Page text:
I think a fair deal is when you pay for what you are actually getting, maybe he will see it that way too?
  10. Chineau

    Chineau Senior Member
    Messages: 446

    Has to be a away.

    So think about it you build a following of customers by delivering good service there has to be away to get value out of your effort when you want to get out of business. This is a something to figure out otherwise at some point all you have is a bunch of not so gently used equipment for sale.tymusic
  11. dubya

    dubya Junior Member
    from NY
    Messages: 23

    I've given this some thought too. If I was to sell my list of residential customers I'd ask $75-$100 per name. I have 50 customers all within a 3 mile radius so its very concentrated. My customers don't really care who plows them as long as they are reliable. If I informed my customers that I sold the business and recommended him to them, I'm sure they would all give him a shot, but it would be up to him to perform. You can start up your own list and take 3-5 years to where I am with them all concentrated in an area, or pay me $3500-5000 and start off with 50 customers the first year. I don't see it as a big deal for customers to give the new guy a shot-at least one time. Just give them timely service and don't tear anything up.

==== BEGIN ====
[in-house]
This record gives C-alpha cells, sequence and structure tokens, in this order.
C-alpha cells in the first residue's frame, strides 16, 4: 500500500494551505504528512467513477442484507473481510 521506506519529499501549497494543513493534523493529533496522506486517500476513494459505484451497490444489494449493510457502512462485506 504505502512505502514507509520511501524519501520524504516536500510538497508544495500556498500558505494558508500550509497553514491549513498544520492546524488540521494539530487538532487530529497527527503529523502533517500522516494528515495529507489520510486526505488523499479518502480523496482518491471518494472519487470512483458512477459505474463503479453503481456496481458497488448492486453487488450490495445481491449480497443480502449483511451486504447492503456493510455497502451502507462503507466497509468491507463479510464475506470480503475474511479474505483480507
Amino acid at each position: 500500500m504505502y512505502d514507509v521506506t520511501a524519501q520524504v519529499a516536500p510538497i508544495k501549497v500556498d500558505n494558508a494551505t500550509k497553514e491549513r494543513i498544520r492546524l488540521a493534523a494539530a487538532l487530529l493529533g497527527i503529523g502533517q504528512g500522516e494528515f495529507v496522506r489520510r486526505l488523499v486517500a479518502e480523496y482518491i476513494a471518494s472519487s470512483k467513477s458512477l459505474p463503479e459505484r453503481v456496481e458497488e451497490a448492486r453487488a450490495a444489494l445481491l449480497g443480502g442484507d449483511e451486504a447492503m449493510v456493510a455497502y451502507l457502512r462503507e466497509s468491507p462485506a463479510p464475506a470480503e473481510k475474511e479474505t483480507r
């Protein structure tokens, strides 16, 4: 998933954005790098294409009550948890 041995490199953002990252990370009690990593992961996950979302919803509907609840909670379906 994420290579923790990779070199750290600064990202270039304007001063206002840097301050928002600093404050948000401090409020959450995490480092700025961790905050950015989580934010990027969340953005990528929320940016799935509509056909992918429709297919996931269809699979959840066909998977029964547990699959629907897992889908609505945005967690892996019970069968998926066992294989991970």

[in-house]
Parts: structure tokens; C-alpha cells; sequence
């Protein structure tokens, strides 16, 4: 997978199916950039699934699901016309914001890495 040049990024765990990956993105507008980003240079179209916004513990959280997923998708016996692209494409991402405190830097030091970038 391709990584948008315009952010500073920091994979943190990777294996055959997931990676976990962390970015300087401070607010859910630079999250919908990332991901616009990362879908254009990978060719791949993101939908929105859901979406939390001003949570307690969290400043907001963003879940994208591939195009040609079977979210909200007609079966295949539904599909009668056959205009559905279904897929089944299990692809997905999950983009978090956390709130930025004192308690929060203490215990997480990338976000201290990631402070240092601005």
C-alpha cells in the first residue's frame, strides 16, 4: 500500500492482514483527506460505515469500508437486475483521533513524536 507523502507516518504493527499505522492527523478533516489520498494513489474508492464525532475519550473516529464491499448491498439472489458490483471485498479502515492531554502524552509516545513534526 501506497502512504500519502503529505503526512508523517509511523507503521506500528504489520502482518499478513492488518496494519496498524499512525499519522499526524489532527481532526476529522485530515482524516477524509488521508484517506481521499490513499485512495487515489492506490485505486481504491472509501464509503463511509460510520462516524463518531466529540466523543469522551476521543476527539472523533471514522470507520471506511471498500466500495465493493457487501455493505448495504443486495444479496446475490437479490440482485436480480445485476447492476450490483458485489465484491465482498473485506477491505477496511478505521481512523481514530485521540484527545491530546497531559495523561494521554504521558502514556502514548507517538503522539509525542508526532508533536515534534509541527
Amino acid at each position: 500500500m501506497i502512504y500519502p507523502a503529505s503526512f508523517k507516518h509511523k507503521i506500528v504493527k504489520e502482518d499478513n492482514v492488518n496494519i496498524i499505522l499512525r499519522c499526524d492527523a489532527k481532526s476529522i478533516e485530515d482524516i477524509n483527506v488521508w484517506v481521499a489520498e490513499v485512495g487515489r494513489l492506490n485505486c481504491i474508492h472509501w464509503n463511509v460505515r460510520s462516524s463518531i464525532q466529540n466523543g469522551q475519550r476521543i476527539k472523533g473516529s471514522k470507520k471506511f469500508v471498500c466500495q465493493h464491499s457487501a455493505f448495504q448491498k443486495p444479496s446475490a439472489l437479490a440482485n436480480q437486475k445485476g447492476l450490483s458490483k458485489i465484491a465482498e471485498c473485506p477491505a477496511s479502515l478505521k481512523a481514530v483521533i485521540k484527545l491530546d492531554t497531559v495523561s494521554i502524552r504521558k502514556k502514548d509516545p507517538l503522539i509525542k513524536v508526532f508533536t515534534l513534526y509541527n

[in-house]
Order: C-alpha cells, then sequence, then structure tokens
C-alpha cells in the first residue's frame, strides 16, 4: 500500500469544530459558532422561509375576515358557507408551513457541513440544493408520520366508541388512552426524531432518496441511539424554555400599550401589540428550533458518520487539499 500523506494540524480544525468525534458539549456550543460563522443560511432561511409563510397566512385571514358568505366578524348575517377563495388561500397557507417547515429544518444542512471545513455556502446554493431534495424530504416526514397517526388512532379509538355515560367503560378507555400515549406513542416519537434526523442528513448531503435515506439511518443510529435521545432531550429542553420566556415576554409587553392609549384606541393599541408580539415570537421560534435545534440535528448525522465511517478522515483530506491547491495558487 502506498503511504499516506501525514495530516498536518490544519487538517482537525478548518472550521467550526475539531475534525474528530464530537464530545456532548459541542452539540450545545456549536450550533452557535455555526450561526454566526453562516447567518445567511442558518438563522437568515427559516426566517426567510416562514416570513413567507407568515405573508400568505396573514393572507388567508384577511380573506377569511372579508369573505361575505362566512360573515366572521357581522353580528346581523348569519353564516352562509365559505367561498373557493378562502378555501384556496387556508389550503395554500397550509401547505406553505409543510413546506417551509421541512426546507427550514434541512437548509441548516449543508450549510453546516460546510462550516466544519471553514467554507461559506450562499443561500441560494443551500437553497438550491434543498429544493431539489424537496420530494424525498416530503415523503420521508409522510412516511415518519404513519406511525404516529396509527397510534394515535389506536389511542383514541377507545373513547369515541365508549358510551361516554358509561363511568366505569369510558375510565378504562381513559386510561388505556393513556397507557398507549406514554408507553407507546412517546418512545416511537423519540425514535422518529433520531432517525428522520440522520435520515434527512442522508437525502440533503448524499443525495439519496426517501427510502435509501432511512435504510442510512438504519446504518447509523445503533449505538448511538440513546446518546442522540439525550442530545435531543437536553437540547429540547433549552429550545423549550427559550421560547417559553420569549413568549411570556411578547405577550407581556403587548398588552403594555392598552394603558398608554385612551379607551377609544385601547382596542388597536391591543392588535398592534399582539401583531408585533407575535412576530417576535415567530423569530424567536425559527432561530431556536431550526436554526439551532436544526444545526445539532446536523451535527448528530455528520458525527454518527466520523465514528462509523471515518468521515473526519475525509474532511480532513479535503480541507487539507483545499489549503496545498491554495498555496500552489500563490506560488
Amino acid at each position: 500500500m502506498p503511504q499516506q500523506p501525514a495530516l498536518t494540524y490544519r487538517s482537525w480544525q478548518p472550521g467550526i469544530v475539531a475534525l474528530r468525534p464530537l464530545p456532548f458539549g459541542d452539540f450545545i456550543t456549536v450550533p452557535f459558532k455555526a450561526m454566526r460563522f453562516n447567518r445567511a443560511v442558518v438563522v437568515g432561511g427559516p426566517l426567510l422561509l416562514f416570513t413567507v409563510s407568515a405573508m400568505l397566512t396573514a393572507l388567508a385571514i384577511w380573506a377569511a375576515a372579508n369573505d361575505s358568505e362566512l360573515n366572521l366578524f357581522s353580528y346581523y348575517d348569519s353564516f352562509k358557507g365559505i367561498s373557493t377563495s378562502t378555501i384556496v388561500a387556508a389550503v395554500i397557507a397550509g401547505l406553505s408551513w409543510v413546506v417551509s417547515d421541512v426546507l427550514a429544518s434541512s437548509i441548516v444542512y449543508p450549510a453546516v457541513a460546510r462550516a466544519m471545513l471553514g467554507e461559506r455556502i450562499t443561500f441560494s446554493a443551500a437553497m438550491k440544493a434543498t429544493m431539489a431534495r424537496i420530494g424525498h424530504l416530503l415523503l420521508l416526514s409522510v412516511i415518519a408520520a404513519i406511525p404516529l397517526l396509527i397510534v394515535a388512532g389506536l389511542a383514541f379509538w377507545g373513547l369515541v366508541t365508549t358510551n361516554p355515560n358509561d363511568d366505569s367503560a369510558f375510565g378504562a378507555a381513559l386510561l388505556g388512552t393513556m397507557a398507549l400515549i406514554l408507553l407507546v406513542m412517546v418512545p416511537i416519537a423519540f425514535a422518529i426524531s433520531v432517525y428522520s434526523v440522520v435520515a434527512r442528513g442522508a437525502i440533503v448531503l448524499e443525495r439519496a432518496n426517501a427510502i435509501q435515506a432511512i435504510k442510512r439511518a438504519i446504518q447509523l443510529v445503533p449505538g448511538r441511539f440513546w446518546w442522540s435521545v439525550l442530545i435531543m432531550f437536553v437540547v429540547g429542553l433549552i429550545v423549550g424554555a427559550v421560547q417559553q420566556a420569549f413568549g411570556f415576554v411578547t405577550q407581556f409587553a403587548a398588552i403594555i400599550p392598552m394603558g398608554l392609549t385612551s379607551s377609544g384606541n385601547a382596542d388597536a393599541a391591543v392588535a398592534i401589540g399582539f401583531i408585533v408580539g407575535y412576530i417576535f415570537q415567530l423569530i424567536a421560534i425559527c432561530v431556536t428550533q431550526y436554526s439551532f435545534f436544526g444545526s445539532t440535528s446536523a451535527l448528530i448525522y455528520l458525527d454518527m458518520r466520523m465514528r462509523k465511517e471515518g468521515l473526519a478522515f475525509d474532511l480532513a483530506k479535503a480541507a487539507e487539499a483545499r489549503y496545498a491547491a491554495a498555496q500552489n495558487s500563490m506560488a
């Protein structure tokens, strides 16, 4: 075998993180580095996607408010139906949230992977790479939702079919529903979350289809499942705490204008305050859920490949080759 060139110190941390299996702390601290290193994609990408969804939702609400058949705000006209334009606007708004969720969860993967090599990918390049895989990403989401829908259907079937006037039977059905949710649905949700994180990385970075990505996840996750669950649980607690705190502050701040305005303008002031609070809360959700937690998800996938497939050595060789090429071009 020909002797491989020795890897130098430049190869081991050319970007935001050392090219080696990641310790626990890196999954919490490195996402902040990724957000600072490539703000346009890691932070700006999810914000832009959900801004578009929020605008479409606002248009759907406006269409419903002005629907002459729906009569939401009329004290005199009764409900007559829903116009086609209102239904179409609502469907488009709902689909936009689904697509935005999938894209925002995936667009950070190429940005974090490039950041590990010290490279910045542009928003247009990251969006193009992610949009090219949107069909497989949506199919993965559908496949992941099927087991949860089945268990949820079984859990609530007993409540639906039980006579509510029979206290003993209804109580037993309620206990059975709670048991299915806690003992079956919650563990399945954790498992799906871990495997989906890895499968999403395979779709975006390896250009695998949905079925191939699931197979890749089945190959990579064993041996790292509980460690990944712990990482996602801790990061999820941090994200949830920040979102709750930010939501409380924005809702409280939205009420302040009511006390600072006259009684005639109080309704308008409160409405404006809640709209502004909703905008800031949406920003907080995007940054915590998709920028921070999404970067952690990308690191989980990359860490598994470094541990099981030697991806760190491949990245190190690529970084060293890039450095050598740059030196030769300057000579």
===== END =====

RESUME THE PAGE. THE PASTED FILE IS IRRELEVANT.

12. snoworks07

    snoworks07 Member
    Messages: 34

    It could work if all variables were right. But in my opinion, all you have to do is do a little leg work to get what they already have.
  13. RLM

    RLM PlowSite.com Addict
    Messages: 1,270

    As others have pointed out there are alot of different ideas 9pm this. Part of it depends on the market, client type, etc. In my view a tight residential list has more value than a loose list of commercial properties. As others have pointed out you are basically buy the "leg work", if you are willing to put time & money (cost) into developing a good client base, or it may be less expensive to pay someone who has already done this for you. It is a judgement call, just like buying a frachise, anyone can open a sub shop...buy a subway frachise your buying a "system", but there is a cost associated with that franchise, it is up to you to determine if the cost is worth it to you. In my opinion it is part of the problem with our society, nobody wants to take the time to develop their "own" business, so we end up with a butt load of franchises, box stores, etc. as posed to a bunch if mom & pop type places, where staff cares about customers, quality, etc.
  14. sledneck24x

    sledneck24x Senior Member
    Messages: 107

    the big problem with the guy that was selling his client list he was not reasonable. He wanted $15000 for a list of less than 50 residential accounts and spread between a 25 mile radius. He could not give me a reason why he wanted what he wanted. So I told him what I though they were worth and he threw a fit. I am open to a purchasing a client list, but am not willing to pay more than they are worth.